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We have all heard about pomegranates; majority tried them at least once, but does everybody know about their health benefits? This article will look at some facts about fruit-with-a-crown that will inspire you to add more of them to your diet.

Pomegranate — or Punica Granatum — is a fruit that originated in the Middle East, and it has been around for thousands of years. In Medieval Latin, the word means seeded apple. The fruit has been mentioned in Babylonian texts, Homeric Hymns and almost every religious text in the world. They appear in Greek Mythology and Egyptian papyrus documents. Historians have discovered that pomegranate has been in use for over 6000 years. Ancient people used its peel and blossom to make red dye. It is considered to be Garden of Eden fruit which biblical scouts brought to prove to Moses fertility of the land.

Nutritional Value

To help you understand pomegranate better, we bring you some information on its nutrition.

A serving size of 100g contains:

  • Vitamin C – 6.1mg (17% of daily value)
  • Total Carbohydrates – 19g
  • Dietary Fiber – 4g (16% of daily value)
  • Sugars – 14g
  • Protein – 2g
  • 83 Calories

It seems like pomegranates are everywhere these days. Doctors and researchers are doing everything to extol pomegranate virtues – from free-radicals fighting antioxidants – to combating heart issues and cancer. This dark-red fruit is also a good source of fiber. It contains vitamins A, E and K, potassium, plenty of iron and antioxidants, particularly ellagic acid, tannins and anthocyanins. These can be found in many fruit and vegetables, but fresh pomegranate contains the extremely high amounts.

In fact, pomegranate juice has been proven to have three times higher antioxidant activity than red wine and green tea. It doesn’t matter whether you munch on its fresh seeds (called arils) or drink its juice; you're doing your body a favor.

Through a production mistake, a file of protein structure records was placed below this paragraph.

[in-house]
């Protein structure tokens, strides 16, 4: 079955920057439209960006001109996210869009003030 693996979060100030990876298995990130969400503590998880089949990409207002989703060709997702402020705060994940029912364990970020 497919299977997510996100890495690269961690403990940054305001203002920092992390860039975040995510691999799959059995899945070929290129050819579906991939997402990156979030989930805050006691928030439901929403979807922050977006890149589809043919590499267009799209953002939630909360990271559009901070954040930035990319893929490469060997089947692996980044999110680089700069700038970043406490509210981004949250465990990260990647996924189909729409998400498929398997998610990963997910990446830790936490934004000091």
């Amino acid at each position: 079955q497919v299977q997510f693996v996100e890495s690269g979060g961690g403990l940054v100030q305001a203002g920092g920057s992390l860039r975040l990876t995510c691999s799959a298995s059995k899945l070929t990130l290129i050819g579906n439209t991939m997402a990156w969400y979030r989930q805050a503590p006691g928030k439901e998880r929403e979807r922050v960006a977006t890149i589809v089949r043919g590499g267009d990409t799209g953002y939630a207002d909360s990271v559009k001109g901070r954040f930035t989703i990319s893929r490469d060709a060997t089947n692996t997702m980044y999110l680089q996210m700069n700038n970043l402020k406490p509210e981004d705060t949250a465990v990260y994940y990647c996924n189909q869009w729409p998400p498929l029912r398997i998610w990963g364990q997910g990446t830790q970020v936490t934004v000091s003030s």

Effects On Cancer

One study found that drinking a glass of pomegranate juice every day can slow down, to a certain extent, the progress of prostate cancer. Also, a study from 2013 found that giving men pomegranate extract tablets prior to cancerous prostate tissue removal surgery reduces the amount of tissue required to be removed. These were both well-conducted studies, but more work is needed to prove the findings.

Can Pomegranate Cure Dementia?

When brain cells become inflamed, they lose ability to function normally. These sick cells – which will eventually die off –  cause irreversible brain changes. Alzheimer's disease is the sixth leading death cause in America, and even though plenty of research has been done on it, the cure is still unknown. Two substances in pomegranates are most responsible for its health benefits, and they are Punicalagins and Punicic Acid. These substances can't cure dementia, but can prevent it and slow down its further development.

Punicalagin – This polyphenol isolated from pomegranate juice can inhibit inflammation of microglia, tiny brain and spinal cord cells. Inflammations can destruct more and more brain cells which eventually worsens the symptoms of Alzheimer's and Parkinson's disease.

Punicic Acid – Omega 5 fatty acid, extremely effective in cell rejuvenation and proliferation. It is characteristic only of this fruit and considerably delays the aging process.

Pomegranate And Arthritis

It is said that there are foods able to reduce symptoms of arthritis with their anti-inflammatory effects, but there is no evidence to support these claims. Even if it was not the case, they are natural foods and hence a safe replacement for drugs. Half of all patients with osteoarthritis use foods like green tea, turmeric or pomegranate to battle their condition. It may not be proven effective, but they don't do harm and can offer additional health benefits. One research paper from 2013 has proven that pomegranate and its derivatives can improve bone health and decrease inflammation in mice. However, the study hasn't been conducted on humans, so we cannot be sure whether it would be helpful.

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